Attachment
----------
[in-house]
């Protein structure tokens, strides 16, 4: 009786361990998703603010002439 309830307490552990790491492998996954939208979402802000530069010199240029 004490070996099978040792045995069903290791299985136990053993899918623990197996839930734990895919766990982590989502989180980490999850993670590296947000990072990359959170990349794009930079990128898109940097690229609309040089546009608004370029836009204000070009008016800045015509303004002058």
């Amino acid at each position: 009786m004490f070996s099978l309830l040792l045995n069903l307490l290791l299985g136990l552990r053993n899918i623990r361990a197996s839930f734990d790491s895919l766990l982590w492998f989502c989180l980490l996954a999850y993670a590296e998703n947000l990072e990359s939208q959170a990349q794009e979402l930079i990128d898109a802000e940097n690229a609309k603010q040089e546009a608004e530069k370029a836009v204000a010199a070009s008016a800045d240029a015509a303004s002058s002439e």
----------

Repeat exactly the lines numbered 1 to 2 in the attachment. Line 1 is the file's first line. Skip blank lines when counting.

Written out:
[in-house]
């Protein structure tokens, strides 16, 4: 009786361990998703603010002439 309830307490552990790491492998996954939208979402802000530069010199240029 004490070996099978040792045995069903290791299985136990053993899918623990197996839930734990895919766990982590989502989180980490999850993670590296947000990072990359959170990349794009930079990128898109940097690229609309040089546009608004370029836009204000070009008016800045015509303004002058």